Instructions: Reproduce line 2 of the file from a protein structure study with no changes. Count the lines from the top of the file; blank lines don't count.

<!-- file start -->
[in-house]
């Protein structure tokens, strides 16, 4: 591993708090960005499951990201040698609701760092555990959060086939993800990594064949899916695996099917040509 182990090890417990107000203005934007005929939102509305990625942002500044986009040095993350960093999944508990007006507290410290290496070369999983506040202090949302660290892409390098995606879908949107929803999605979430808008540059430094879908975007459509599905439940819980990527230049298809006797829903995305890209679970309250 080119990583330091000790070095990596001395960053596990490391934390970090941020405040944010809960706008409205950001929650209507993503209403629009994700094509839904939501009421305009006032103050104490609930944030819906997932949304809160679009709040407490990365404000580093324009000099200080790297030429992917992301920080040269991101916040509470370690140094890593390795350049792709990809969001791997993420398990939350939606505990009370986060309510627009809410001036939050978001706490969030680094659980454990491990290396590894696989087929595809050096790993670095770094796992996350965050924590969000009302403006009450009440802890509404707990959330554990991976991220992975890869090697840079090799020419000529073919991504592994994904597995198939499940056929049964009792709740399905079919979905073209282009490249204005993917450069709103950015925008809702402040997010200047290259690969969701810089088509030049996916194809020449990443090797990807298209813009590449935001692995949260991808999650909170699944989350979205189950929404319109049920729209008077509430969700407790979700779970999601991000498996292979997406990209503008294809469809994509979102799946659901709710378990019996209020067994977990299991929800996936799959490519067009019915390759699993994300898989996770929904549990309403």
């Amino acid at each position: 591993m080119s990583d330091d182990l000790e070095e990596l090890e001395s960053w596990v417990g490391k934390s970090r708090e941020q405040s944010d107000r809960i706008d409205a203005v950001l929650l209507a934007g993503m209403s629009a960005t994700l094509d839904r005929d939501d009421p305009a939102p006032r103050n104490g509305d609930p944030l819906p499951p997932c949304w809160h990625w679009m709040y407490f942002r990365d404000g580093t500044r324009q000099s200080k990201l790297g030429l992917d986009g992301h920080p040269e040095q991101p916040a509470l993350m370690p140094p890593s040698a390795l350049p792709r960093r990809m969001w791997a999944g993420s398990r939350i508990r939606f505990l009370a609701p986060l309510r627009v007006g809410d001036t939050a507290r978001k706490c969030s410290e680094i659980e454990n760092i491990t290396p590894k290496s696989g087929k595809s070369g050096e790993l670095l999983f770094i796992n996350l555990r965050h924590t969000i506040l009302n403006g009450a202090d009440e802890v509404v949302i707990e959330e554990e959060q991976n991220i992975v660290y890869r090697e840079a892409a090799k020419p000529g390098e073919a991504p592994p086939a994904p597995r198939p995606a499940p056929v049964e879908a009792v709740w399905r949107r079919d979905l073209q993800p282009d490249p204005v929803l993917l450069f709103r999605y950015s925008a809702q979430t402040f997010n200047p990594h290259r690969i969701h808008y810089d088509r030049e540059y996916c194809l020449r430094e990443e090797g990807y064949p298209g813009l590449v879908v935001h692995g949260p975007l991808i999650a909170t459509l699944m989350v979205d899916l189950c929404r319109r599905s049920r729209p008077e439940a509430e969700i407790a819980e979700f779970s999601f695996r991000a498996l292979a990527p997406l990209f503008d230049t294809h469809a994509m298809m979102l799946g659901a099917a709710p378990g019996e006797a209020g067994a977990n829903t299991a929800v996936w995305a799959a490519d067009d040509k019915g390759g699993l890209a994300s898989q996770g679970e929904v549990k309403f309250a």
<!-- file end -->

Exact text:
């Protein structure tokens, strides 16, 4: 591993708090960005499951990201040698609701760092555990959060086939993800990594064949899916695996099917040509 182990090890417990107000203005934007005929939102509305990625942002500044986009040095993350960093999944508990007006507290410290290496070369999983506040202090949302660290892409390098995606879908949107929803999605979430808008540059430094879908975007459509599905439940819980990527230049298809006797829903995305890209679970309250 080119990583330091000790070095990596001395960053596990490391934390970090941020405040944010809960706008409205950001929650209507993503209403629009994700094509839904939501009421305009006032103050104490609930944030819906997932949304809160679009709040407490990365404000580093324009000099200080790297030429992917992301920080040269991101916040509470370690140094890593390795350049792709990809969001791997993420398990939350939606505990009370986060309510627009809410001036939050978001706490969030680094659980454990491990290396590894696989087929595809050096790993670095770094796992996350965050924590969000009302403006009450009440802890509404707990959330554990991976991220992975890869090697840079090799020419000529073919991504592994994904597995198939499940056929049964009792709740399905079919979905073209282009490249204005993917450069709103950015925008809702402040997010200047290259690969969701810089088509030049996916194809020449990443090797990807298209813009590449935001692995949260991808999650909170699944989350979205189950929404319109049920729209008077509430969700407790979700779970999601991000498996292979997406990209503008294809469809994509979102799946659901709710378990019996209020067994977990299991929800996936799959490519067009019915390759699993994300898989996770929904549990309403």